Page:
We still see no signs of a large-scale offensive by the RuAF or any preparations for one, such as troop build-ups in the Kupiansk direction. We consider Russian offensive maneuvers in the Svatove direction likely to be a tactic to divert Ukrainian forces from other areas making them relocate reserves from the Zaporizhzhia axis to defend the northern Luhansk region, specifically Kupiansk.

The DeepState Telegram channel describes the ongoing situation on the Zaporizhzhia axis, citing an AFU soldier. Russian command has reportedly deployed fresh troops and a significant number of assault units to the area. These units are launching ground assaults through fields and tree lines taking advantage of tall, two-meter grass. Given current circumstances, agricultural lands in the area remain uncultivated and have grown over. It is worth noting that wet weather and tall grass have been noted by British intelligence as hindrances to the Ukrainian advance (we do agree that wet conditions are unfavorable, but find the tall grass issue somewhat exaggerated).

Limited firepower hinders the control of the entire territory, allowing the enemy to bypass Ukrainian observation posts and positions. This situation is compounded by the AFU’s lack of platoon and company-level strongpoints in the area.

Russia’s offensive tactics involve sending Storm-Z units to attack Ukrainian trenches. This demands a perilous 2-kilometer advance under a constant onslaught of artillery, with both cluster and high-explosive fragmentation shells, and mortar fire. Those who survive are subsequently met with a barrage of machine-gun fire as they approach the trenches.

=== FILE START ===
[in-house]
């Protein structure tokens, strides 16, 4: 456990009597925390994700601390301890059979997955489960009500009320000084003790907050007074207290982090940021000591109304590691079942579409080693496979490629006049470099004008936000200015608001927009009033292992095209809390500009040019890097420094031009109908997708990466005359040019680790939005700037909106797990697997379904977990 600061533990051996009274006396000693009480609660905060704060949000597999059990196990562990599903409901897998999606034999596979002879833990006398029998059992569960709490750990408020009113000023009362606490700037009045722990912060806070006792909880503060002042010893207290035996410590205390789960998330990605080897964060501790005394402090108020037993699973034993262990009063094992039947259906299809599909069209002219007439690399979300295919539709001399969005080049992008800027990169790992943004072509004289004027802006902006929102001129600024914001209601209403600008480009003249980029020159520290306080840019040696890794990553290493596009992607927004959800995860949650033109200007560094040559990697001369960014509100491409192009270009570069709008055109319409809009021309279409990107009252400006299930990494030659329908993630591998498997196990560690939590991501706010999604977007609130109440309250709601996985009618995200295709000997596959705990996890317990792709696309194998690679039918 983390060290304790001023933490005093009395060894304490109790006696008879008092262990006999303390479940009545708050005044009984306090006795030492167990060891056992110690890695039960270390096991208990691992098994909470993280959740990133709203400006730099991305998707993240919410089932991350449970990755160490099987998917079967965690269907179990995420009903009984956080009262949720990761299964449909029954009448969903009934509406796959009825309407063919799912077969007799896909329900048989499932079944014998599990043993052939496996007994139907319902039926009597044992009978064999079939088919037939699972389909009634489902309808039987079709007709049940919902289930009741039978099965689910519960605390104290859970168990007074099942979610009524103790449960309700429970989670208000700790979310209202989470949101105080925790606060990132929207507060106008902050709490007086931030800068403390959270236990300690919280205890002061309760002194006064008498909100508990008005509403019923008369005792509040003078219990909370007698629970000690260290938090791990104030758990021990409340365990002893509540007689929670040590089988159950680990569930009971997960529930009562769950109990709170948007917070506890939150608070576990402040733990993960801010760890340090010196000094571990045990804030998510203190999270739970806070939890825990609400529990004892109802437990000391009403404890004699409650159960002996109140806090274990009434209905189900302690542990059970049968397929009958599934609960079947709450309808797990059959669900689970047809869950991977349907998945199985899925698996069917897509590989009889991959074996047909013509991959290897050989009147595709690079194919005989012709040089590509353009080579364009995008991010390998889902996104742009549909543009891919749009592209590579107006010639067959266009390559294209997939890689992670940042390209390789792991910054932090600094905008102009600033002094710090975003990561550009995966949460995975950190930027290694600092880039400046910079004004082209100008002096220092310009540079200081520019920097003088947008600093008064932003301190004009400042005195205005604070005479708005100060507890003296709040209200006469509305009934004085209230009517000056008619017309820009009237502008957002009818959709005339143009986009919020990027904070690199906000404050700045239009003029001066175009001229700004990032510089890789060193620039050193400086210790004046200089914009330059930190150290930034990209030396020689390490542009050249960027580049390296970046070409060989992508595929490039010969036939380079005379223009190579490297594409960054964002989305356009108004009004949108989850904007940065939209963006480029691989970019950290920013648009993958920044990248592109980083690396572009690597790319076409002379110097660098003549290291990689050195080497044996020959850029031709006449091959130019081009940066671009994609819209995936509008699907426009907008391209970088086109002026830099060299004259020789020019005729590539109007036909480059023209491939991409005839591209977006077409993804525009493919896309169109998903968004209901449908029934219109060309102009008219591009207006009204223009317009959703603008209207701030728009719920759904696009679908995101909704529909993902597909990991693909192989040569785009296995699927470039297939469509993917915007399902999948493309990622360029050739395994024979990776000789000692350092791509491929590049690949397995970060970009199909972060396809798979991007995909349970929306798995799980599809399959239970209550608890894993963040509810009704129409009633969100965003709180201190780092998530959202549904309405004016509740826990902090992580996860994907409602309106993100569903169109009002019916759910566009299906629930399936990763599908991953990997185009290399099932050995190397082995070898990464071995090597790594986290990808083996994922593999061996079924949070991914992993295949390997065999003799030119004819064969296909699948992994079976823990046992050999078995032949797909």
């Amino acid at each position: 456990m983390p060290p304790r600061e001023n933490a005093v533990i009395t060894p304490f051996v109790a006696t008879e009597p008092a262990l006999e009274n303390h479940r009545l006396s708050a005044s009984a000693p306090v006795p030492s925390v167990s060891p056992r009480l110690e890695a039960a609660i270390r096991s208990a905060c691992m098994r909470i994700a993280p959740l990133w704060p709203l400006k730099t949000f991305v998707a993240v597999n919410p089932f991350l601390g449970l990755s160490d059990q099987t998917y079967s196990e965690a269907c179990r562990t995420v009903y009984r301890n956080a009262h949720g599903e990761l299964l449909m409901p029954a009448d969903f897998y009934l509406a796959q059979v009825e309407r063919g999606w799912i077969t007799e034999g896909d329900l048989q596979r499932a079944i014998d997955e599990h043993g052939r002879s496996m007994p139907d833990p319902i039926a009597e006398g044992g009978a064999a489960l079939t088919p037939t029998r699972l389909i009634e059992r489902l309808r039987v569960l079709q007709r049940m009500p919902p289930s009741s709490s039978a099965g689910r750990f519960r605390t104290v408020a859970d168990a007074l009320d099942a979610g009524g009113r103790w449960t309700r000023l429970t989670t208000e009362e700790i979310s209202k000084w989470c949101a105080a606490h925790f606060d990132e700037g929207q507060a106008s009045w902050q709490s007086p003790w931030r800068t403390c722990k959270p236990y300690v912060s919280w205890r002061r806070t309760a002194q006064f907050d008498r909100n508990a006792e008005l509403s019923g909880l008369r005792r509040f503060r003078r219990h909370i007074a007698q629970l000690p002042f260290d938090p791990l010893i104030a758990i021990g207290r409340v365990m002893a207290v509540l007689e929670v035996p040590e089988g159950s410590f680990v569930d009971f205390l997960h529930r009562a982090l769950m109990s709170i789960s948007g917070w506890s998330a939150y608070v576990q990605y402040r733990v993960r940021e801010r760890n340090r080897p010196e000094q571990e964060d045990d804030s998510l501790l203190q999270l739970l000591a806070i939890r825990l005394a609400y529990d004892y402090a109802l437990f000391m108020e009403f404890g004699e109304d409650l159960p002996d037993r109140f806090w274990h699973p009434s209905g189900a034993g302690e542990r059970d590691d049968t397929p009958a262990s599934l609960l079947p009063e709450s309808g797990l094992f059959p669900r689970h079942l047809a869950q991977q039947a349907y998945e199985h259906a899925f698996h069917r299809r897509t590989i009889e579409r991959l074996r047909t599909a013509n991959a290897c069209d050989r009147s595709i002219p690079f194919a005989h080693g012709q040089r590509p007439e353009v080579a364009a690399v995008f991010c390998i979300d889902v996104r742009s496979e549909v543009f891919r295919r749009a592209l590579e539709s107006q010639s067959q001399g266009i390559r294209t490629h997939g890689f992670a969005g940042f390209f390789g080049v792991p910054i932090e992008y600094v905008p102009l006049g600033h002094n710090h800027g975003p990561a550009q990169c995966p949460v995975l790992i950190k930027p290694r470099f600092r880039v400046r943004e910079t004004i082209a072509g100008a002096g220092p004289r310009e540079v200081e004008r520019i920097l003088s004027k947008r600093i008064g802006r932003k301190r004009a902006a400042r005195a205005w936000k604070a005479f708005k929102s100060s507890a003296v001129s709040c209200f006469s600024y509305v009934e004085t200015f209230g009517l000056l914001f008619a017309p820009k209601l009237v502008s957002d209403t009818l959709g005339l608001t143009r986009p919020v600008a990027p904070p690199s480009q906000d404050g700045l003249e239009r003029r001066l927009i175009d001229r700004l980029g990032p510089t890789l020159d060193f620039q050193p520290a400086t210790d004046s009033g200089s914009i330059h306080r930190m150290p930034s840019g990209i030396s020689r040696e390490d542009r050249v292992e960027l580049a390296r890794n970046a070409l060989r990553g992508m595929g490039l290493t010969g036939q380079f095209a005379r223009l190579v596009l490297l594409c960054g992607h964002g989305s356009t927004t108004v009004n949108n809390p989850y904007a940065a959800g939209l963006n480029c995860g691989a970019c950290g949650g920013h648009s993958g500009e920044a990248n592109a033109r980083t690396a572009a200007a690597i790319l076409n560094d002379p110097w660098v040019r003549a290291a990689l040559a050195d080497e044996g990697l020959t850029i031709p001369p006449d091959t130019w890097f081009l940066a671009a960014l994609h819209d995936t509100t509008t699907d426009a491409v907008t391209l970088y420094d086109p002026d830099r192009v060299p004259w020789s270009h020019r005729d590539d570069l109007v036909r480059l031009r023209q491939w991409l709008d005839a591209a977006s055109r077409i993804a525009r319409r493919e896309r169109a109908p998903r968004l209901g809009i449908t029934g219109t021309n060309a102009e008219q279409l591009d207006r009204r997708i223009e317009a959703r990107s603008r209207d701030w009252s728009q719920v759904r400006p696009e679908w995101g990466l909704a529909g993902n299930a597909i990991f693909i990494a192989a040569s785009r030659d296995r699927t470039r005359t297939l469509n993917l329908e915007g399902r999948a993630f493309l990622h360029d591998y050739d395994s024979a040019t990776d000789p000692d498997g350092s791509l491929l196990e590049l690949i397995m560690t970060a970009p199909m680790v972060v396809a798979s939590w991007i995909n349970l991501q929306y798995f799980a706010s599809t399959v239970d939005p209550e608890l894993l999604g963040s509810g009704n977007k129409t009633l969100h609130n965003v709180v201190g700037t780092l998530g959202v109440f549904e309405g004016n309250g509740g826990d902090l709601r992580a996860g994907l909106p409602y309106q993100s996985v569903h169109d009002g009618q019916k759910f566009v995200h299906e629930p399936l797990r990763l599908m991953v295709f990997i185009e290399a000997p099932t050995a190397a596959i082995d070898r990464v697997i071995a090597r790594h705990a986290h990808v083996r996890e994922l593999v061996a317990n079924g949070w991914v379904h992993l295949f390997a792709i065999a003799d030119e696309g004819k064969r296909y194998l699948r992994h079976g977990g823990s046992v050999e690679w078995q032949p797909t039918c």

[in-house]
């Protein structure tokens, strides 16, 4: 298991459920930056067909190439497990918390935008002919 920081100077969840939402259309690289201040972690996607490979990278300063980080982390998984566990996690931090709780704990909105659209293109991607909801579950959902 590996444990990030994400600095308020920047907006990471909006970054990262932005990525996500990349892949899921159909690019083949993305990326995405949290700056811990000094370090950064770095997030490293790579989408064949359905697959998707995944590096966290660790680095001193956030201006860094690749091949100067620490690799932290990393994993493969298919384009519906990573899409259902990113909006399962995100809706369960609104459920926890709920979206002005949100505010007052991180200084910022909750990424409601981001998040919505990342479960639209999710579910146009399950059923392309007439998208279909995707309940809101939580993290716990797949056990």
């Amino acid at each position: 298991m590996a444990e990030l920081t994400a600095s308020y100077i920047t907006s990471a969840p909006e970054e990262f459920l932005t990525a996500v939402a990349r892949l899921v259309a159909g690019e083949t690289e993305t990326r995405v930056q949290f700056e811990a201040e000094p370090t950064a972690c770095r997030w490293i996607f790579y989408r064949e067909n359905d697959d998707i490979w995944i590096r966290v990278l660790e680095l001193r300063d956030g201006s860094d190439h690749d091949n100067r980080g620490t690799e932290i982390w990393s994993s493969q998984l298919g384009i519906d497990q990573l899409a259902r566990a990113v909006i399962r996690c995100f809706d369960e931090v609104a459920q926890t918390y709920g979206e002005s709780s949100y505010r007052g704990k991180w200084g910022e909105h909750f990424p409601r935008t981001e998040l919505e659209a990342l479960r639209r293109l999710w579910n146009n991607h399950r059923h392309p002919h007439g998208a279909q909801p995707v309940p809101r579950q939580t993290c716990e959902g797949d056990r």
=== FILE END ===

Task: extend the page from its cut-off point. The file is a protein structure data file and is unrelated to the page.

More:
Rybar, a prominent pro-Russian Telegram channel, has shed light on the situation along the Bakhmut direction, particularly around the villages of Andriivka, Klishchiivka and Kurdiumivka. After several days of relative calm, Ukrainian forces launched an offensive. Following softening up the enemy, the 22nd Mechanized Brigade of the AFU pressed forward. Infantry assault groups lead the charge, supported by artillery and tank fire. Strongpoints frequently change hands throughout the battle.

The story of what happened near Kozachi Laheri, a village on the left bank of the Dnipro in the Kherson region, has spread widely in pro-Russian media.

Several days ago, a group of Ukrainian troops crossed the river and gained a foothold near the settlement. The positions there had been held by a unit led by Major Tomov of the RuAF. At some point, the unit lost communication. A couple of days later, Russian forces received an unexpected request for help, allegedly from Tomov’s unit, which had engaged AFU units and was asking for backup. “DPR” serviceman Egor Guzenko immediately suspected a trap, believing that the radio of Tomov’s unit had ended up in enemy’s hands, which was subsequently confirmed, as photographs were published showing captured fighters of Tomov’s unit outside Kozachi Laheri. The attempt to counter the Ukrainian sabotage and reconnaissance group cost the RuAF 25 men killed and wounded, including three officers.

Trinadtsatyy specifically highlights the issue of high-ranking commanders receiving no objective reports, which has pushed him to write letters directly to the minister of defense’s reception office. We do not expect such complaints to yield any results, as lower-ranking officers will always have a well-grounded fear of retaliation for truthful reports, until the MoD’s feedback system is completely changed.

Mobilization Update

The Lyudi Baikala [People of Baikal] independent media outlet reports that the Irkutsk region headquarters of the United Russia party [Putin’s ruling party] is collecting school supplies to support children of mobilized soldiers, even though the average salary of a mobilized soldier is 200,000 rubles [$2065], a significant amount even by Moscow standards.